Moths and More Moths!

Published: 05th August 2014 10:07 AM  |   Last Updated: 05th August 2014 10:07 AM   |  A+A-


During my ten-day visit to Dalhousie in the end of May and early June this year, the weather on most days was cloudy, with a hint of sunshine. This meant that the butterfly activity during our long walks was subdued, and hence I had to fall back on my secondary interest — that of watching moths.

Nature.jpgOn many nights, I set up a white bed sheet (borrowed from the caretakers of our home) with a 160 W mercury vapour bulb, which serves to attract more moths than a CFL or the incandescent bulb that we normally use in our homes. On rainy nights, I mounted the bulb and the sheet in a shed so that the moth screen was sheltered. The reason I needed to do this was that the mercury vapour bulb gets really hot, and even a few raindrops will cause the bulb to burst. On clear nights, I could set up my moth apparatus outside.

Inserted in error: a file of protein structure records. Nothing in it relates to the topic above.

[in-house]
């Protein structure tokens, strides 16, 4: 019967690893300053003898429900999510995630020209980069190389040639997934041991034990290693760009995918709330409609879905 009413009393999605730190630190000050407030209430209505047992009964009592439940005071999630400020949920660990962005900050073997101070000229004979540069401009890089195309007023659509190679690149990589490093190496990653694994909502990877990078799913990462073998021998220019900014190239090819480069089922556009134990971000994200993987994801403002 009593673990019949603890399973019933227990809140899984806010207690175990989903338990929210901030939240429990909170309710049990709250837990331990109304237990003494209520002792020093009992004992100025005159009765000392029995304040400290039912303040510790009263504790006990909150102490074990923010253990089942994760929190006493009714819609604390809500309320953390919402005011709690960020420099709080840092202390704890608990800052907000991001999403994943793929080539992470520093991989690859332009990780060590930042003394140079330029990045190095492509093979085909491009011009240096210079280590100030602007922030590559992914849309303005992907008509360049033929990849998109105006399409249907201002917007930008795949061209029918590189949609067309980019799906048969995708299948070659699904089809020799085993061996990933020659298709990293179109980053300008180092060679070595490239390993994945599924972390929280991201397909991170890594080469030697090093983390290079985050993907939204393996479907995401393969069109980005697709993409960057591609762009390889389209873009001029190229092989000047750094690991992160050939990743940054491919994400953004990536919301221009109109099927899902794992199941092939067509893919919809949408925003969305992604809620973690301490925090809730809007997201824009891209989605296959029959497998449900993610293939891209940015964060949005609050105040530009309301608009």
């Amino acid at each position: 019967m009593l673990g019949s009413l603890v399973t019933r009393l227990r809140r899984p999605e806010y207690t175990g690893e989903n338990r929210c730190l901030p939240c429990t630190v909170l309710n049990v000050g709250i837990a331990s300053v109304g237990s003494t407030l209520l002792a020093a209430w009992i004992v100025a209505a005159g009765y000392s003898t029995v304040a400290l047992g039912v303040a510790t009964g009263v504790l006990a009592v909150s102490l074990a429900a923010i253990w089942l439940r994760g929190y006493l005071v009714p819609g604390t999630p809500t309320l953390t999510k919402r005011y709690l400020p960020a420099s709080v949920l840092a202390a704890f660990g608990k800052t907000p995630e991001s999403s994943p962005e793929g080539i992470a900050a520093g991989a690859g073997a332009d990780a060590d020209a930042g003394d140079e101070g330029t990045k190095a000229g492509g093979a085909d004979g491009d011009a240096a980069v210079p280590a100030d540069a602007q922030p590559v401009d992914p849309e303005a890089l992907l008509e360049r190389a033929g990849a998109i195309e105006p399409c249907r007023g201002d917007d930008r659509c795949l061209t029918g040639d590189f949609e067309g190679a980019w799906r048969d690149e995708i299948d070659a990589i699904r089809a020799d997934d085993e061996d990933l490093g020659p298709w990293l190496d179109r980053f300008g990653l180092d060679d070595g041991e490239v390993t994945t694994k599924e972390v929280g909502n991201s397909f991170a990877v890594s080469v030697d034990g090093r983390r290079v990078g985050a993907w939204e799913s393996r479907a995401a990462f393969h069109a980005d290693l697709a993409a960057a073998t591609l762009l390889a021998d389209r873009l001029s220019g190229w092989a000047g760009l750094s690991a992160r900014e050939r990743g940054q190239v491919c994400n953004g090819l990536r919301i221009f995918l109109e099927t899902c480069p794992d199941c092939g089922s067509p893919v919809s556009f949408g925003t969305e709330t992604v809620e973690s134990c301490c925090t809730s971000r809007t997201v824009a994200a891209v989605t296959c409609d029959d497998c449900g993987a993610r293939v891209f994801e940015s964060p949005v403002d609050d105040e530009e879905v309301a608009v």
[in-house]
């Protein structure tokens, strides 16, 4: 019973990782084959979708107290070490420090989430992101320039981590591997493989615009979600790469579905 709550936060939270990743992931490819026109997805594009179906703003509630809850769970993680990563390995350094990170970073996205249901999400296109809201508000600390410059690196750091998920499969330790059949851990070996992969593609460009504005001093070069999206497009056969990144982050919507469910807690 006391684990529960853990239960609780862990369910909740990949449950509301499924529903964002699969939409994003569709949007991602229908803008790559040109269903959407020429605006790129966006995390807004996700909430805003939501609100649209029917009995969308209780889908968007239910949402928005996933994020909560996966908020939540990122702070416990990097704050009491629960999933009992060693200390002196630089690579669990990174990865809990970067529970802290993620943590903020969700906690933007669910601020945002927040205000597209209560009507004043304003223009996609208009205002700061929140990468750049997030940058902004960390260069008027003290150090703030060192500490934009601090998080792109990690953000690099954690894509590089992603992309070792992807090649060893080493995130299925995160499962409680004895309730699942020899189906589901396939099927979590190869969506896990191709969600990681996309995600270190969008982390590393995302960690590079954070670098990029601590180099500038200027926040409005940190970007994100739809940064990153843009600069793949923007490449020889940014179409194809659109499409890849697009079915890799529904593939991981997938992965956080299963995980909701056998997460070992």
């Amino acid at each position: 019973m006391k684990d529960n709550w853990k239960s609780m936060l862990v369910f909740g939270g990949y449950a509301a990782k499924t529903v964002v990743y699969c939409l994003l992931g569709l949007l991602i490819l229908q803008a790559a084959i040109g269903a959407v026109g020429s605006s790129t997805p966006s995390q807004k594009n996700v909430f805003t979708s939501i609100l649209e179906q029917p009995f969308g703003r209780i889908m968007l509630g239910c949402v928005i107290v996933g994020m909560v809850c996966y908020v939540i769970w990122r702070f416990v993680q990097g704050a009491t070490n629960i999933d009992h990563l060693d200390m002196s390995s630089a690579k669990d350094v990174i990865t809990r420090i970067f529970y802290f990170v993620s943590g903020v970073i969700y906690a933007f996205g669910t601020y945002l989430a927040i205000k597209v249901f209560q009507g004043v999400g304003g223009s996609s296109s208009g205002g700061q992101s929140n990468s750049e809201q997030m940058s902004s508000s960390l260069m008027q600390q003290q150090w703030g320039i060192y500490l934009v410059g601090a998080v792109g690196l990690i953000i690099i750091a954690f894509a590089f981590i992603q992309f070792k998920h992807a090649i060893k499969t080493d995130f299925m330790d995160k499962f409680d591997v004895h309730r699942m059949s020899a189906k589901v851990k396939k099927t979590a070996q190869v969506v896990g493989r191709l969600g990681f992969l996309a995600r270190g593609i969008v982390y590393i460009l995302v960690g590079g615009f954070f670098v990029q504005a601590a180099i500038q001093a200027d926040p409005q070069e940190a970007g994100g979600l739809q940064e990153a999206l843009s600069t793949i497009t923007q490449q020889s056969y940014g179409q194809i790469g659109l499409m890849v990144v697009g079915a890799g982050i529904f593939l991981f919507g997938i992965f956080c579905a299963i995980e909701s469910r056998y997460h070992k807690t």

Our house is mostly surrounded with conifer and oak forests and is at a height of 2,300 metres. There are only a few houses near ours, which is great, because this meant that the light pollution was limited, a crucial need to attract moths. The other factor that was in my favour was that the new moon night was on June 27, and the complete darkness helps attract more moths onto the screen.

My moth sessions during the ten-day visit were terrific. I recorded at least 300 moth species, though I am yet to identify all of them. Among my favourites was a tiger moth (Areas Imperialis). This stunning moth visited the moth screen on many nights. I fell in love with its pattern and colours. The moth screen also attracted another creature — the bat. Some nights, I could see the bats whizzing around the screen, attracted to the moths on offer. Do you know how bats hunt for food? They do so by echolocation, i.e., they produce ultrasonic sound waves and use their large ears to pin point the location of their prey. The tiger moth has a few tricks up its sleeve to counter the bats. It produces its own ultrasonic sounds to confuse the bats! Aren’t these creatures amazing?

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